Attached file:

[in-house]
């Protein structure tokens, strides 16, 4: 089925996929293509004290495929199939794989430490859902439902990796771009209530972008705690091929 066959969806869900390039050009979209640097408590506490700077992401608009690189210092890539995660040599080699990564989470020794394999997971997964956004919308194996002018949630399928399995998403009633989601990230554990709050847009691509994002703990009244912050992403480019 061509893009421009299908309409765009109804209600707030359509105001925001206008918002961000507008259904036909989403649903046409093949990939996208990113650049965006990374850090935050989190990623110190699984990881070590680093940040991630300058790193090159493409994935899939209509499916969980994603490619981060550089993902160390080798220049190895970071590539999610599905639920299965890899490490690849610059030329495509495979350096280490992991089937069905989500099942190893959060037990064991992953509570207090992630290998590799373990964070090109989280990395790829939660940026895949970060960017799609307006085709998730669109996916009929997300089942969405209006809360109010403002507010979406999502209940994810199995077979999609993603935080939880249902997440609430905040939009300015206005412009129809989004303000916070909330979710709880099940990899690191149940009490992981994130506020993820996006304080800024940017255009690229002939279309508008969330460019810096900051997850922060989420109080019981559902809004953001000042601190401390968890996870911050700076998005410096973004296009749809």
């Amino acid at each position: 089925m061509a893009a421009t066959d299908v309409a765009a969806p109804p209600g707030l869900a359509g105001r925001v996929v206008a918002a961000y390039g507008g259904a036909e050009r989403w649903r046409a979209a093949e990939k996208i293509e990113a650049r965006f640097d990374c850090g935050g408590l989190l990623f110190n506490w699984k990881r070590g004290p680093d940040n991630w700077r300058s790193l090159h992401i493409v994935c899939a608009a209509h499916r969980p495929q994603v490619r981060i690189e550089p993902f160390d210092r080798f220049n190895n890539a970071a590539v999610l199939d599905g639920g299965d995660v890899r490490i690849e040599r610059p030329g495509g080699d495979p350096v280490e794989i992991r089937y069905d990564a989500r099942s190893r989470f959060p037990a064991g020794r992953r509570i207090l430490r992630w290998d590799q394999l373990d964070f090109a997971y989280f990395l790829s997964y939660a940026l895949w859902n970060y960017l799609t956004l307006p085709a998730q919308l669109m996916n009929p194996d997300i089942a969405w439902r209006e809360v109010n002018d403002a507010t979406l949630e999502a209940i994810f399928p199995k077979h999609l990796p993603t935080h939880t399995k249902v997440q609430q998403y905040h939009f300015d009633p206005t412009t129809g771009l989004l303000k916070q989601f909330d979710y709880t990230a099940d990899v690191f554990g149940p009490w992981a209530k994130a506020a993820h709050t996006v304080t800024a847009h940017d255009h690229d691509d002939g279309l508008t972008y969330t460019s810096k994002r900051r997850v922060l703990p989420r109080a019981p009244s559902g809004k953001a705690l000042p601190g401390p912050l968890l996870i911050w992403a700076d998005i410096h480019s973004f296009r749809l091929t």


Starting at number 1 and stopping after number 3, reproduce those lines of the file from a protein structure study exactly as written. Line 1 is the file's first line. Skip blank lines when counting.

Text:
[in-house]
């Protein structure tokens, strides 16, 4: 089925996929293509004290495929199939794989430490859902439902990796771009209530972008705690091929 066959969806869900390039050009979209640097408590506490700077992401608009690189210092890539995660040599080699990564989470020794394999997971997964956004919308194996002018949630399928399995998403009633989601990230554990709050847009691509994002703990009244912050992403480019 061509893009421009299908309409765009109804209600707030359509105001925001206008918002961000507008259904036909989403649903046409093949990939996208990113650049965006990374850090935050989190990623110190699984990881070590680093940040991630300058790193090159493409994935899939209509499916969980994603490619981060550089993902160390080798220049190895970071590539999610599905639920299965890899490490690849610059030329495509495979350096280490992991089937069905989500099942190893959060037990064991992953509570207090992630290998590799373990964070090109989280990395790829939660940026895949970060960017799609307006085709998730669109996916009929997300089942969405209006809360109010403002507010979406999502209940994810199995077979999609993603935080939880249902997440609430905040939009300015206005412009129809989004303000916070909330979710709880099940990899690191149940009490992981994130506020993820996006304080800024940017255009690229002939279309508008969330460019810096900051997850922060989420109080019981559902809004953001000042601190401390968890996870911050700076998005410096973004296009749809």
């Amino acid at each position: 089925m061509a893009a421009t066959d299908v309409a765009a969806p109804p209600g707030l869900a359509g105001r925001v996929v206008a918002a961000y390039g507008g259904a036909e050009r989403w649903r046409a979209a093949e990939k996208i293509e990113a650049r965006f640097d990374c850090g935050g408590l989190l990623f110190n506490w699984k990881r070590g004290p680093d940040n991630w700077r300058s790193l090159h992401i493409v994935c899939a608009a209509h499916r969980p495929q994603v490619r981060i690189e550089p993902f160390d210092r080798f220049n190895n890539a970071a590539v999610l199939d599905g639920g299965d995660v890899r490490i690849e040599r610059p030329g495509g080699d495979p350096v280490e794989i992991r089937y069905d990564a989500r099942s190893r989470f959060p037990a064991g020794r992953r509570i207090l430490r992630w290998d590799q394999l373990d964070f090109a997971y989280f990395l790829s997964y939660a940026l895949w859902n970060y960017l799609t956004l307006p085709a998730q919308l669109m996916n009929p194996d997300i089942a969405w439902r209006e809360v109010n002018d403002a507010t979406l949630e999502a209940i994810f399928p199995k077979h999609l990796p993603t935080h939880t399995k249902v997440q609430q998403y905040h939009f300015d009633p206005t412009t129809g771009l989004l303000k916070q989601f909330d979710y709880t990230a099940d990899v690191f554990g149940p009490w992981a209530k994130a506020a993820h709050t996006v304080t800024a847009h940017d255009h690229d691509d002939g279309l508008t972008y969330t460019s810096k994002r900051r997850v922060l703990p989420r109080a019981p009244s559902g809004k953001a705690l000042p601190g401390p912050l968890l996870i911050w992403a700076d998005i410096h480019s973004f296009r749809l091929t």